Virtualization owes its roots to the mainframe environments of the mid-60s, enabling machines to be partitioned into logical partitions (LPAR). This enabled virtual machines to be created on the mainframe hardware allowing different operating systems and/or application versions to execute concurrently within the same hardware platform. The mainframe environments became more sophisticated over time and management tools were created to manage the LPARS.
As hardware became cheaper and more powerful and with the advent of Unix and latterly Linux a number of products have been developed to enable virtualization in low cost server environments as well as desktops environments.
However, one of the most exciting areas of virtualization is the virtual desktop infrastructure (VDI). The VDI environment is usually centrally hosted on server grade hardware, although where the environment is not critical to the business some organisations are recycling old hardware to host VDI environments. Each VDI platform is configured with a host operating system and guest operating "image". The image consists of the guest operating system plus any applications that need to be made available to the user. It is possible to configure the image as a pooled image or as a dedicated image. Each time a user logs on to a pooled image it take the configuration that was saved during its creation. This is useful as any changes a user makes are discarded when they log off ensuring a "clean" image is presented each time a user logs on to the VDI. A dedicated image allows the user to save changes so each time they log on they have their personalised VDI.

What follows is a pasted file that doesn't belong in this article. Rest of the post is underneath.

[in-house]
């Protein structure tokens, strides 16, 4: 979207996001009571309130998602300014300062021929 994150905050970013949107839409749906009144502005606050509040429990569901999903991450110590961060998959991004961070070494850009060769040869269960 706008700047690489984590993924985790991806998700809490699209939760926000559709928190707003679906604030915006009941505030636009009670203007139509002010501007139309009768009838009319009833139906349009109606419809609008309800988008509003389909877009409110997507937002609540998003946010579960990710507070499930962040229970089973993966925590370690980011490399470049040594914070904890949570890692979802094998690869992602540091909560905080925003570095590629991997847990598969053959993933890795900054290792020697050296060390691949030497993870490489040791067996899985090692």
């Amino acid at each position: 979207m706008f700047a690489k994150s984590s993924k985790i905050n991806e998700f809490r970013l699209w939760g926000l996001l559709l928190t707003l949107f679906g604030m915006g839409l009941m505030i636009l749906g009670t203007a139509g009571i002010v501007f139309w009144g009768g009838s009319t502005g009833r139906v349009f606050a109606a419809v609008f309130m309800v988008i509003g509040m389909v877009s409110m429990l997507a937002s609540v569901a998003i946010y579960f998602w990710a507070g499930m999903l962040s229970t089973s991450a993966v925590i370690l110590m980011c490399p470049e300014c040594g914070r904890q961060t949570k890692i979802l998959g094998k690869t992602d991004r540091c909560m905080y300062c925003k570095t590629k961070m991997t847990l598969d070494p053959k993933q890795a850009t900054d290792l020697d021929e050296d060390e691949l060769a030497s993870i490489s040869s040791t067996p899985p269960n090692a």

Multiple images can be hosted on a server and multiple servers can be created to form VDI farms. Access to the VDI from a desktop device is via a browser plug-in.
The simple access method and centralised management of the VDIs creates an environment where desktop machines no longer need to be powerful which can save a lot of money across an organisation. It is also a great enabler for organisations that want to adopt a bring your own device policy. Where application maintenance has been outsourced, VDIs can also be used as an alternative to giving PCs to the outsource organisation saving money and making the management of the environment far simpler.
Whilst it is easy to see where VDIs can reduce cost, they can also be beneficial to hosting legacy applications – for example hosting Windows XP images where applications wont execute under Windows 7/8 making desktop migrations much easier. They can also be used to host mixed environments, for example where an organisation has a large Windows footprint, VDIs can be used to host Linux applications enabling organisations to no longer be constrained by their choice of desktop operating system.
An Example VDI Configuration
One of our clients took advantage of the flexibility of VDIs to provide a platform for legacy applications that were not able to execute in their new platform environment. They also enabled developers to have access to VDIs that had been configured to the same specification as the new target platform. This enabled developers to prove their applications worked prior to migrating them to the new platform. 3rd party application maintenance teams were also given access to VDIs via jump hosts, a cost effective alternative to providing them with dedicated hardware. They also plan to give remote offices access to the VDI farm to improve network latency when accessing remotely hosted applications.
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